Waiting Was Inexcusable

Townhall Media/Julio Rosas

Some years ago, while working as a police sergeant in South Los Angeles, I rushed to the scene in an adjacent patrol division where an officer had been shot by a robbery suspect. I arrived to find the crime scene in chaos, with officers from several patrol divisions careening in, parking their cars haphazardly, and running this way and that with no apparent purpose. Seeking to bring some order to the situation, I approached an officer standing in the middle of the intersection. “Who’s in charge?” I asked.


The officer’s back had been to me, but when he turned to face me I was surprised to see the lieutenant’s bars on his uniform collar. “I guess I am,” he said.

Yes, he was the highest-ranking officer at the scene, but he was not in charge. No one was, that is, not until I and another sergeant from the neighboring division harnessed the energy of the amassed officers and put it to constructive use.

That lieutenant may have managed his officers efficiently on a daily basis, he may have turned out well-written watch commander’s logs, and in all other ordinary circumstances he may have performed every duty expected of a patrol lieutenant satisfactorily. But in that moment of crisis, with his wounded officer’s life on the line, he failed.

This is often what happens in police work, a field in which adherence to the chain of command is relentlessly emphasized. Such adherence serves the organization well under mundane conditions, but when a crisis occurs, as happened in Uvalde, Texas, on Tuesday, the chain of command does not always produce the leader the circumstances demand. When rapid, tactical decisions are called for, the highest-ranking officer at the scene may not be the most qualified to make them, and in most cases is guaranteed not to be.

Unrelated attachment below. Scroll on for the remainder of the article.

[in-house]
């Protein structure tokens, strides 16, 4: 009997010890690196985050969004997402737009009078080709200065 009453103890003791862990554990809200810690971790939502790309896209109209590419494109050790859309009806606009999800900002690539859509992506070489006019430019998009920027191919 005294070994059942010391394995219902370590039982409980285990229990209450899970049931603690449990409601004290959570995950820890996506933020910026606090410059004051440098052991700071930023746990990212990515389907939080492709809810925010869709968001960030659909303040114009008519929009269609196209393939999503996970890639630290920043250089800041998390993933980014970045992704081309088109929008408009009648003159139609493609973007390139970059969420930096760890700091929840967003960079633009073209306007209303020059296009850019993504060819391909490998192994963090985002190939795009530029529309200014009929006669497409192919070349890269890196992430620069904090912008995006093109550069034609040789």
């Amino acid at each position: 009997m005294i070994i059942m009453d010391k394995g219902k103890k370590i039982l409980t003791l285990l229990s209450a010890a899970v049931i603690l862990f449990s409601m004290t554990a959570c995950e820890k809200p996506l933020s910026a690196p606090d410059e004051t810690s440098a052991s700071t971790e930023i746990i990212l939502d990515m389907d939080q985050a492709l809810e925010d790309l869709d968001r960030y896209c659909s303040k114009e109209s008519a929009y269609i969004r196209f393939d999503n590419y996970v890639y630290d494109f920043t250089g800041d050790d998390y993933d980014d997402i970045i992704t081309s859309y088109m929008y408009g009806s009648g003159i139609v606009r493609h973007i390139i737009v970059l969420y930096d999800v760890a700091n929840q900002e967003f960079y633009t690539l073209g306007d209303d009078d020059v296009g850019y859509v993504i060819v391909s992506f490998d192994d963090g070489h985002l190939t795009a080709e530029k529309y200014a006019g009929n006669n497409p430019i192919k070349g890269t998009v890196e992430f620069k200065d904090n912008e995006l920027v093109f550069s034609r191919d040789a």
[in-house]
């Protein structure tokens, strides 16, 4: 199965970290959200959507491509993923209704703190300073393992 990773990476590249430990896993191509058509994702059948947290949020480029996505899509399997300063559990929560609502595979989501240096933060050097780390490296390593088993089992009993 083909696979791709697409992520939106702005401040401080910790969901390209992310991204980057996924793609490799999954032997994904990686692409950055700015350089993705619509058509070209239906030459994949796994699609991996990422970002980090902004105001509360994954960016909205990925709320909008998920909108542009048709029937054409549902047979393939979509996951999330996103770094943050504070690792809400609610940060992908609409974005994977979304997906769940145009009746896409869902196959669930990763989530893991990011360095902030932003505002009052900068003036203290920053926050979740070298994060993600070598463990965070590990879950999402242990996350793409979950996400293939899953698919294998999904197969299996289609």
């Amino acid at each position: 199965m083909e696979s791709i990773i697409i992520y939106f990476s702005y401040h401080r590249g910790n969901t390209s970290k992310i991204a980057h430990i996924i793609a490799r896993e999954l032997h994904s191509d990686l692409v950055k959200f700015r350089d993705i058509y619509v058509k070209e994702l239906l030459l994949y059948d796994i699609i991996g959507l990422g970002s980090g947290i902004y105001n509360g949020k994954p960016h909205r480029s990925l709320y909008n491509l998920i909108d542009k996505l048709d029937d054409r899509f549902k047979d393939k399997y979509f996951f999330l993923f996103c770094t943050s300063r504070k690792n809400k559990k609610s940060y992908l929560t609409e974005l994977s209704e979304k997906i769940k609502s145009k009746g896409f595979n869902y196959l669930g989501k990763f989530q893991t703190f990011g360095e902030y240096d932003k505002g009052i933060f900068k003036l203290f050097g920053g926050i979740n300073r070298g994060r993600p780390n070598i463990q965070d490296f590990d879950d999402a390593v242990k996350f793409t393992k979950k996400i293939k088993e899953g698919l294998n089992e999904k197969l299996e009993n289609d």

Related: The Morning Briefing: Disturbing Questions but Very Few Answers Regarding Uvalde Tragedy

If the current timeline of events is accurate (and bear in mind there have been several corrections since Tuesday), the first 911 call regarding trouble at Robb Elementary School came in at 11:30 a.m., and the gunman was not shot and killed until 12:50 p.m. As I write this, much of what occurred in the intervening 80 minutes is yet to be revealed, but it has been reported that for much of it, 19 police officers staged in the hallway outside the classroom but did not attempt to make entry, even as 911 calls from inside continued to come in to police dispatchers.


The incident commander at the time, we are told, was the school district’s police chief, whose qualifications for leadership under these circumstances will be the subject of much debate in the coming days. Steven McCraw, director of the Texas Department of Public Safety, addressed the issue with reporters on Friday. “The on-scene commander at that time believed it had transitioned from an active shooter to a barricaded subject,” McCraw said. “It was the wrong decision. Period.”

Of course the wrongfulness of the decision is apparent now, in retrospect. But in the U.S. Supreme Court decision of Graham v. Connor, we are admonished to evaluate police actions not with the benefit of hindsight, but rather “from the perspective of a reasonable officer on the scene.” Should it have been apparent that waiting in the hallway was unreasonable?

Yes. Indisputably yes.

Consider: The gunfire heard from inside the classroom was described as a “barrage” when the gunman first entered, but later became “sporadic” as officers assembled in the hallway. From this we may reasonably conclude, as the incident commander should have, that victims were being sporadically shot while he and his officers waited for a key to the door. The situation had not in fact transitioned from an active shooter to a barricaded suspect, but rather to one in which the shooter was merely less active than he had been. To wait outside under these circumstances in inexcusable.

I will grant that it is difficult to breach a door that opens outward, as most classroom doors do, but this means it was time for some creative thinking, which the school district police chief seems to have been incapable of. Judging from pictures of the school I’ve seen in news reports, there were windows that should have been considered as an alternate entryway. For that matter, in the time they waited, officers could have created an opening in the exterior wall with sledgehammers or cut a hole through the roof had they been directed to do so. Anything would have been preferable to waiting as long as they did.


Let the investigations unfold, and let the consequences fall where they may.



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